The village

The departure of the Cecil family from the manor house in 1639, followed immediately by the civil war checked the development of Wimbledon as a suburban village. Since the Norman Conquest the area had been administered as a single estate but now it was divided into a number of separate estates whose owners frequently changed and so took little interest in the village. For nearly a hundred years after 1660 Wimbledon did not prosper with a growing number of poor families having to be supported by their neighbours. In the 1740's, for the first time since the Black Death of 1349, the population actually shrank with twice as many funerals as christenings at the parish church.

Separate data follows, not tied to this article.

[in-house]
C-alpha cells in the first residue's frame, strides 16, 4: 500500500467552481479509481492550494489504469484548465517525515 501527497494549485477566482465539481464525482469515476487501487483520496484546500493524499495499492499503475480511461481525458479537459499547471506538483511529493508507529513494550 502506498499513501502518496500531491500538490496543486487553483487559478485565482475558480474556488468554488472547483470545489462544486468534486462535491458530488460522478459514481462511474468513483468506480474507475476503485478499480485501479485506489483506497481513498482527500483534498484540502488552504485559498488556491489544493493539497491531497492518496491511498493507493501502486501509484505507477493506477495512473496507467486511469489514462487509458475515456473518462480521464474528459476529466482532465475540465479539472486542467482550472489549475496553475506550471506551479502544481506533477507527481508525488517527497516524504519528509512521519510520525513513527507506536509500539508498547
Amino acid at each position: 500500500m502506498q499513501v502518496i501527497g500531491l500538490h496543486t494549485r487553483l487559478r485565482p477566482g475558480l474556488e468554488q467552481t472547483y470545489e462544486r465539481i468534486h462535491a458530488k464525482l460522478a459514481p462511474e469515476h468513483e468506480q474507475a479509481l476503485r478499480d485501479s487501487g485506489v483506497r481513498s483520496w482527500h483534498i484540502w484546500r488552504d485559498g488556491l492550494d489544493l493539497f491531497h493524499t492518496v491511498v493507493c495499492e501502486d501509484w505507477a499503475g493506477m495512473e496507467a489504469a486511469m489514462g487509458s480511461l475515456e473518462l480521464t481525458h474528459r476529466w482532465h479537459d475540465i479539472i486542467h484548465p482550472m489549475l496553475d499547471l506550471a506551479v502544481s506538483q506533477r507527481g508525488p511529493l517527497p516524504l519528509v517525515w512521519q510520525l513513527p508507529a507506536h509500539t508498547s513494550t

The big change in Wimbledon's fortunes began in 1756 when the first Earl Spencer took over the new manor house. His frequent stays there and general interest in the area encouraged enterprising landlords to build a line of new mansions along Southside which were leased to "eminent merchants and gentlemen of the law". Their arrival was a great stimulus to business in the village and very few inhabitants were now "out of employ". As a result, in 25 years the population doubled from around 500 to over 1,000. By 1827 when the Spencer family left the manor house for good, Wimbledon could be described as "a small and highly respectable village, delightfully situated, which appears to have some great attraction as it is the preferred residence of many of our representatives and nobility".